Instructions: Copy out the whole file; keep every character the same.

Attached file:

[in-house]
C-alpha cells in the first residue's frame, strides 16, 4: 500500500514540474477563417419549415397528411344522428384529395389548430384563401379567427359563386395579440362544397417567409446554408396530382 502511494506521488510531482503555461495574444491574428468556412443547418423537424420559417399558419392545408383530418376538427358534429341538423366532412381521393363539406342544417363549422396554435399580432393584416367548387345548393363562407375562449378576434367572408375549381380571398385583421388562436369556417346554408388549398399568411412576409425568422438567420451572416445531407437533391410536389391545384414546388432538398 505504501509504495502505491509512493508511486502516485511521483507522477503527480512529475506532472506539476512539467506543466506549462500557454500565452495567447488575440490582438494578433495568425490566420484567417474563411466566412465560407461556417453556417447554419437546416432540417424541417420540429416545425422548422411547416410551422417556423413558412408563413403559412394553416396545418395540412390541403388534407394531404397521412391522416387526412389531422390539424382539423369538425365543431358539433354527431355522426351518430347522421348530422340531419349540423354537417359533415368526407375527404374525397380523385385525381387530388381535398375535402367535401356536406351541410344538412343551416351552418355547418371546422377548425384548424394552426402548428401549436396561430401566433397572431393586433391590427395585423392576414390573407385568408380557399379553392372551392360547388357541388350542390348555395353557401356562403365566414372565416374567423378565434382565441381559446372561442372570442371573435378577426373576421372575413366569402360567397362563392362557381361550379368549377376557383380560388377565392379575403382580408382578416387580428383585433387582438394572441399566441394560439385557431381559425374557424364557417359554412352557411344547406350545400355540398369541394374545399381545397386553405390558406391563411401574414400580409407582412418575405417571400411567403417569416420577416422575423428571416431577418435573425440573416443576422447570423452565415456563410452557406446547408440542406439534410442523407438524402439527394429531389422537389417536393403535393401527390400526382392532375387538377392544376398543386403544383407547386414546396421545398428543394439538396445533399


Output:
[in-house]
C-alpha cells in the first residue's frame, strides 16, 4: 500500500514540474477563417419549415397528411344522428384529395389548430384563401379567427359563386395579440362544397417567409446554408396530382 502511494506521488510531482503555461495574444491574428468556412443547418423537424420559417399558419392545408383530418376538427358534429341538423366532412381521393363539406342544417363549422396554435399580432393584416367548387345548393363562407375562449378576434367572408375549381380571398385583421388562436369556417346554408388549398399568411412576409425568422438567420451572416445531407437533391410536389391545384414546388432538398 505504501509504495502505491509512493508511486502516485511521483507522477503527480512529475506532472506539476512539467506543466506549462500557454500565452495567447488575440490582438494578433495568425490566420484567417474563411466566412465560407461556417453556417447554419437546416432540417424541417420540429416545425422548422411547416410551422417556423413558412408563413403559412394553416396545418395540412390541403388534407394531404397521412391522416387526412389531422390539424382539423369538425365543431358539433354527431355522426351518430347522421348530422340531419349540423354537417359533415368526407375527404374525397380523385385525381387530388381535398375535402367535401356536406351541410344538412343551416351552418355547418371546422377548425384548424394552426402548428401549436396561430401566433397572431393586433391590427395585423392576414390573407385568408380557399379553392372551392360547388357541388350542390348555395353557401356562403365566414372565416374567423378565434382565441381559446372561442372570442371573435378577426373576421372575413366569402360567397362563392362557381361550379368549377376557383380560388377565392379575403382580408382578416387580428383585433387582438394572441399566441394560439385557431381559425374557424364557417359554412352557411344547406350545400355540398369541394374545399381545397386553405390558406391563411401574414400580409407582412418575405417571400411567403417569416420577416422575423428571416431577418435573425440573416443576422447570423452565415456563410452557406446547408440542406439534410442523407438524402439527394429531389422537389417536393403535393401527390400526382392532375387538377392544376398543386403544383407547386414546396421545398428543394439538396445533399